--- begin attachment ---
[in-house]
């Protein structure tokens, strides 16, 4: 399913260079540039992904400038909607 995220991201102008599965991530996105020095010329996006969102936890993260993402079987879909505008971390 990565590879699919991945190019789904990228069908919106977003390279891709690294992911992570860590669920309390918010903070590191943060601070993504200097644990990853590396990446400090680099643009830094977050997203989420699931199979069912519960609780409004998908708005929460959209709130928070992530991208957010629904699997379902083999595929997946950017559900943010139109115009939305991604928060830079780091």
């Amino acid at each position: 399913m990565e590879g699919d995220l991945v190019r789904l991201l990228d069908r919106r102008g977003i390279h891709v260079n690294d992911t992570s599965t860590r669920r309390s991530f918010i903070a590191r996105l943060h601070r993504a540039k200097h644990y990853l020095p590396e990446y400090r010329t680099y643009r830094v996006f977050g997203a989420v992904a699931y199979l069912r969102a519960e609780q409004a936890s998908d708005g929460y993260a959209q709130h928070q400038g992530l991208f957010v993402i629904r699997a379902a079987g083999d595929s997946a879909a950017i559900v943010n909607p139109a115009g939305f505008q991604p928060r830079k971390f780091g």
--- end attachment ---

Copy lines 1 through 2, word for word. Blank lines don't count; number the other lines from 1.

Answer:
[in-house]
């Protein structure tokens, strides 16, 4: 399913260079540039992904400038909607 995220991201102008599965991530996105020095010329996006969102936890993260993402079987879909505008971390 990565590879699919991945190019789904990228069908919106977003390279891709690294992911992570860590669920309390918010903070590191943060601070993504200097644990990853590396990446400090680099643009830094977050997203989420699931199979069912519960609780409004998908708005929460959209709130928070992530991208957010629904699997379902083999595929997946950017559900943010139109115009939305991604928060830079780091």